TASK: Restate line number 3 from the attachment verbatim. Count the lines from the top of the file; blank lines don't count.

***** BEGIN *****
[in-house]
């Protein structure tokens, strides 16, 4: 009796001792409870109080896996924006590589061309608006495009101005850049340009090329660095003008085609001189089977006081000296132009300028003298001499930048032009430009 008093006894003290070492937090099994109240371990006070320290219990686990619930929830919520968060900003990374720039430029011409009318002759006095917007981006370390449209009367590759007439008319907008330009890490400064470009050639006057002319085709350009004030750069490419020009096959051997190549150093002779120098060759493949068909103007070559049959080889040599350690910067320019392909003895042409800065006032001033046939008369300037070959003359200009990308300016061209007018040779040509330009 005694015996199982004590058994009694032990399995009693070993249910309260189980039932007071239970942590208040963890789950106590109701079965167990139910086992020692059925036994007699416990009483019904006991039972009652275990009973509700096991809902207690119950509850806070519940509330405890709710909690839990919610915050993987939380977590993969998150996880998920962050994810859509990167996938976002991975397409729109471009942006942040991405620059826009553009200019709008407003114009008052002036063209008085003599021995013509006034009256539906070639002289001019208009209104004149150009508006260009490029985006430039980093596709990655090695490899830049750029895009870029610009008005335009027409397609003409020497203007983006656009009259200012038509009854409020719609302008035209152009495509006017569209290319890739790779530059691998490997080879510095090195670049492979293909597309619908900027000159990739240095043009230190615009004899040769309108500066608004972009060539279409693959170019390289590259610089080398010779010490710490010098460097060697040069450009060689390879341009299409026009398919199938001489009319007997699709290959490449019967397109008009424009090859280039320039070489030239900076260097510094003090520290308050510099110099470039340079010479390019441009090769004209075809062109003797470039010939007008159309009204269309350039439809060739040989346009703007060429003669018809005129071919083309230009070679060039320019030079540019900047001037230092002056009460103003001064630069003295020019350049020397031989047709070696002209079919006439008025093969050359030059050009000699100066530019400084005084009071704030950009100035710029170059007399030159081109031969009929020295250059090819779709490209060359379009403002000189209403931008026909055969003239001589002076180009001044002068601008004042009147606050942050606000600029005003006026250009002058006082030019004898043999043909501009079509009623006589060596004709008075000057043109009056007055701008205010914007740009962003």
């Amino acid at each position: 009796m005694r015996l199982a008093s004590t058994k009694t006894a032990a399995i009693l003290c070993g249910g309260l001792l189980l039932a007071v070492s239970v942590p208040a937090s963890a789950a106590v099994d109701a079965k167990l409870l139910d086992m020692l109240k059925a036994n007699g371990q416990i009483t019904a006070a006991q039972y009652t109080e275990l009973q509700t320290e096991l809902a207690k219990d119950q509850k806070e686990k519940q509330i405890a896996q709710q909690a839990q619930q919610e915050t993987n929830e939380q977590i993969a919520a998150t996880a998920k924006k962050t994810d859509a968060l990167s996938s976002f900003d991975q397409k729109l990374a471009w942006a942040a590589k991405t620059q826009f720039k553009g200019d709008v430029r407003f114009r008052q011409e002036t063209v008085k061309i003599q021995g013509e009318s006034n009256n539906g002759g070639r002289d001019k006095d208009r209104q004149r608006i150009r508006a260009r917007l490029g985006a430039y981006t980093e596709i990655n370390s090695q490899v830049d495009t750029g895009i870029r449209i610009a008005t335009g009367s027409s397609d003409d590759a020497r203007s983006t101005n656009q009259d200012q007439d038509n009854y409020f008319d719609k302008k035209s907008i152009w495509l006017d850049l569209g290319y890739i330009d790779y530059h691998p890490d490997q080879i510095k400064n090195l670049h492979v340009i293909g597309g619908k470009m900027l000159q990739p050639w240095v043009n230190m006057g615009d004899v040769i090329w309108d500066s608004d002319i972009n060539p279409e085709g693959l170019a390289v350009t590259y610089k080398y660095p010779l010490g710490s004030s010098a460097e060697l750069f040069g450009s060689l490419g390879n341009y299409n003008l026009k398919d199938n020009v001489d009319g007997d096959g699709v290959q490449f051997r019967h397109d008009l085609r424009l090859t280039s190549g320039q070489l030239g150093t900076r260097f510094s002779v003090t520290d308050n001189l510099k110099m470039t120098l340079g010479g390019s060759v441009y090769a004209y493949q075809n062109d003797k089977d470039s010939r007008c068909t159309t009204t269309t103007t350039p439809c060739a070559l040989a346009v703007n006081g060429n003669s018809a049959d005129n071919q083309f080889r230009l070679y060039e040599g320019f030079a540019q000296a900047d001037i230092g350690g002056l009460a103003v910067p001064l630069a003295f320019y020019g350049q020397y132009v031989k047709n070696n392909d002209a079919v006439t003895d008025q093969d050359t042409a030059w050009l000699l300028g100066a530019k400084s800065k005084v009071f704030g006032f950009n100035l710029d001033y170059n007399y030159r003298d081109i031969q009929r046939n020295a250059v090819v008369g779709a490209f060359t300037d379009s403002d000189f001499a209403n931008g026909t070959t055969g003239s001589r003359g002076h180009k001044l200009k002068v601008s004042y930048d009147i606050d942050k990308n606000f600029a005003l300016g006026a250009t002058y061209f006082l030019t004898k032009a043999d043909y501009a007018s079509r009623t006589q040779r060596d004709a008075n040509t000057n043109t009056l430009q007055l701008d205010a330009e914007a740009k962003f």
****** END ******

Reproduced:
């Amino acid at each position: 009796m005694r015996l199982a008093s004590t058994k009694t006894a032990a399995i009693l003290c070993g249910g309260l001792l189980l039932a007071v070492s239970v942590p208040a937090s963890a789950a106590v099994d109701a079965k167990l409870l139910d086992m020692l109240k059925a036994n007699g371990q416990i009483t019904a006070a006991q039972y009652t109080e275990l009973q509700t320290e096991l809902a207690k219990d119950q509850k806070e686990k519940q509330i405890a896996q709710q909690a839990q619930q919610e915050t993987n929830e939380q977590i993969a919520a998150t996880a998920k924006k962050t994810d859509a968060l990167s996938s976002f900003d991975q397409k729109l990374a471009w942006a942040a590589k991405t620059q826009f720039k553009g200019d709008v430029r407003f114009r008052q011409e002036t063209v008085k061309i003599q021995g013509e009318s006034n009256n539906g002759g070639r002289d001019k006095d208009r209104q004149r608006i150009r508006a260009r917007l490029g985006a430039y981006t980093e596709i990655n370390s090695q490899v830049d495009t750029g895009i870029r449209i610009a008005t335009g009367s027409s397609d003409d590759a020497r203007s983006t101005n656009q009259d200012q007439d038509n009854y409020f008319d719609k302008k035209s907008i152009w495509l006017d850049l569209g290319y890739i330009d790779y530059h691998p890490d490997q080879i510095k400064n090195l670049h492979v340009i293909g597309g619908k470009m900027l000159q990739p050639w240095v043009n230190m006057g615009d004899v040769i090329w309108d500066s608004d002319i972009n060539p279409e085709g693959l170019a390289v350009t590259y610089k080398y660095p010779l010490g710490s004030s010098a460097e060697l750069f040069g450009s060689l490419g390879n341009y299409n003008l026009k398919d199938n020009v001489d009319g007997d096959g699709v290959q490449f051997r019967h397109d008009l085609r424009l090859t280039s190549g320039q070489l030239g150093t900076r260097f510094s002779v003090t520290d308050n001189l510099k110099m470039t120098l340079g010479g390019s060759v441009y090769a004209y493949q075809n062109d003797k089977d470039s010939r007008c068909t159309t009204t269309t103007t350039p439809c060739a070559l040989a346009v703007n006081g060429n003669s018809a049959d005129n071919q083309f080889r230009l070679y060039e040599g320019f030079a540019q000296a900047d001037i230092g350690g002056l009460a103003v910067p001064l630069a003295f320019y020019g350049q020397y132009v031989k047709n070696n392909d002209a079919v006439t003895d008025q093969d050359t042409a030059w050009l000699l300028g100066a530019k400084s800065k005084v009071f704030g006032f950009n100035l710029d001033y170059n007399y030159r003298d081109i031969q009929r046939n020295a250059v090819v008369g779709a490209f060359t300037d379009s403002d000189f001499a209403n931008g026909t070959t055969g003239s001589r003359g002076h180009k001044l200009k002068v601008s004042y930048d009147i606050d942050k990308n606000f600029a005003l300016g006026a250009t002058y061209f006082l030019t004898k032009a043999d043909y501009a007018s079509r009623t006589q040779r060596d004709a008075n040509t000057n043109t009056l430009q007055l701008d205010a330009e914007a740009k962003f």